The small shop often will get edgebanding done by a bigger shop that has an expensive edgebander. An hourly rate will be charged expect anywhere from $75 to $120 per hour, possibly with a one hour minimum but it's usually well worth it.

You may consider getting hole drilling done too, if you can find a larger shop willing to give you time on, say, a point-to-point machine.

Some shops get their part cutting done by others if you can find a shop that has a computer-controlled beam saw, you may be surprised at how cost effective this can be.

The next level is getting carcasses or cabinet boxes made for you, and this, too, is a growing part of our industry. It's very cost competitive, and a fast and clean way to go, especially on the larger jobs; it can work for you if your shop does not have (nor wants to get) the machinery needed to process this kind of box.

Many shops are getting out of the finishing business, too. They're finding specialty companies that just do that work. A finishing subcontractor is set up, often with one or more spray booths, and maybe they have a flat-line finishing system in place; more importantly they have employees who know what they're doing. These companies don't mind the sanding and the staining and the smelling of the products it's what they do, and they do it all the time.

You may also want to consider buying out services. It's always good to research any potential supplier, but try to think differently and expand your horizons from the obvious fields.

For example, clean up from a janitorial firm can be done in the shop as well as in the offices and showroom. Accounting help from your accountant can run further than just bookkeeping perhaps you can try getting them to set you up with some trend analysis? You can get relatively inexpensive legal advice from outsourced seminars on such subjects as collections, lien laws and so on.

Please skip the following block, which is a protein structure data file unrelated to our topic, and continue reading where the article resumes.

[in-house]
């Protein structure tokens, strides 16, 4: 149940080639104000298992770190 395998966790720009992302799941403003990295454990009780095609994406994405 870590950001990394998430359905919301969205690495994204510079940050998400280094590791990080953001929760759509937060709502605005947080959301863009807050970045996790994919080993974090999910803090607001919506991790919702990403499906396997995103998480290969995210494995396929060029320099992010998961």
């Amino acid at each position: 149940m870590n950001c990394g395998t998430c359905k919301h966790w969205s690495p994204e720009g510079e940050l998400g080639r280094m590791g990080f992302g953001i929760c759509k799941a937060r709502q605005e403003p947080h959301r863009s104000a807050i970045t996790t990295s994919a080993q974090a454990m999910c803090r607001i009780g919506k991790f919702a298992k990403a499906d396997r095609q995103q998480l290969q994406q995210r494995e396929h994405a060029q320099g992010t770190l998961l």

And there are other possibilities these days.

Some shops hire out all their bookkeeping by outside providers, and this can be a cost-effective way to help in the office. Make sure you get someone who's familiar with the concept of job-shop manufacturing or with the construction industry.

Other shops have hired out project managers on a subcontract basis by project, especially the larger duration jobs. Here, you have to be very careful with government rules as to how to define an employee (EDD, your local Employment Development Department, can help you here).

Other companies routinely hire out drawing, detailing and even cutlist services to be done by outside suppliers. Self-employed detailers are a small but growing part of our industry, and have been a big help in our own operation. Here, the key aspect of the relationship is usually getting the subcontractor on the same page as your shop with regards to how you like to detail and build using your standard methods.

These days, the modern shop is a specialty contractor that coordinates all the different and complex parts of its own trade rather like a general contractor would. The key to success is how well your shop can pull together all the separate pieces.